CAIRO: Murad Mohamed Mahmoud, an Egyptian civil servant, was saving up to go on a pilgrimage to Mecca. Instead, he is using the money to allow his family to join a three week old vigil in Cairo for supporters of ousted President Mohamed Mursi.
Mahmoud, his 39 relatives and hundreds of other families from across the country have put their lives on hold to join the sit-in at the Rabaa Adawiya mosque. They say they will stay until Mursi is reinstalled.
“If my son wants to invite anyone, they are welcome,” says the 51-year-old, sitting cross-legged in the street between rows of tents used as shelter from the sun and as a place to sleep.
“This is hospitality, it’s Ramadan!”
Young boys play with toy swords. One youth sprays water on people from a bottle to cool them down. A teenage girl checks her emails on a pink laptop. Sometimes Rabaa feels like a giant summer camp. At others it seethes with anger.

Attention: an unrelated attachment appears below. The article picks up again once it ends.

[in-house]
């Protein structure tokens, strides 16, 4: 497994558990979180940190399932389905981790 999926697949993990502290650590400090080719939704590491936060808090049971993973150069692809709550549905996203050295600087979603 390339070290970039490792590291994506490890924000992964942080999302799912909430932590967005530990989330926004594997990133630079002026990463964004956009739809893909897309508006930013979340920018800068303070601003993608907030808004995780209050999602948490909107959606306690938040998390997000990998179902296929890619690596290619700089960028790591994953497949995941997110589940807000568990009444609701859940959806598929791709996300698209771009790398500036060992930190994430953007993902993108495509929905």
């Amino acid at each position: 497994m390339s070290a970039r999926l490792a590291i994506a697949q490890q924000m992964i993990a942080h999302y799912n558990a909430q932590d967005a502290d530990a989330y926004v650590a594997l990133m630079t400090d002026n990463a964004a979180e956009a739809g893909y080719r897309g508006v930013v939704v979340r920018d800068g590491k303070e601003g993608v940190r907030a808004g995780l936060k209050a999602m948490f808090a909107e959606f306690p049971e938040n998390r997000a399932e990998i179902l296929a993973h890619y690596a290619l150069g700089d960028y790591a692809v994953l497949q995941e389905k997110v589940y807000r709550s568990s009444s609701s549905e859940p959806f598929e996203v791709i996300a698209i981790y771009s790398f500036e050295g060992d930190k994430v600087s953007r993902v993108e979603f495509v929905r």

The sight of thousands of people protesting on a normally busy Cairo crossroads, often swelling to tens of thousands in the evening when people return from work, has become a powerful symbol for Mursi’s Muslim Brotherhood movement.
It is also an embarrassment for Egypt’s military, which ousted the Islamist president after millions of people took to the streets in another part of Cairo to demand his resignation.
Not everyone outside the Rabaa Adawiya mosque is there all the time. Many are bussed in from the provinces, where Brotherhood support is strong, for short stays. Some come for a few hours when they can. Many return after work every evening.
But there is also a core of several thousand who have defied searing heat during the day, and daylight hours with no food and drink during the fasting month of Ramadan, to make their point.
Mahmoud, his two wives and children take turns sleeping in the car parked nearby and a makeshift tent made of a wooden frame covered in throws brought from their Cairo home.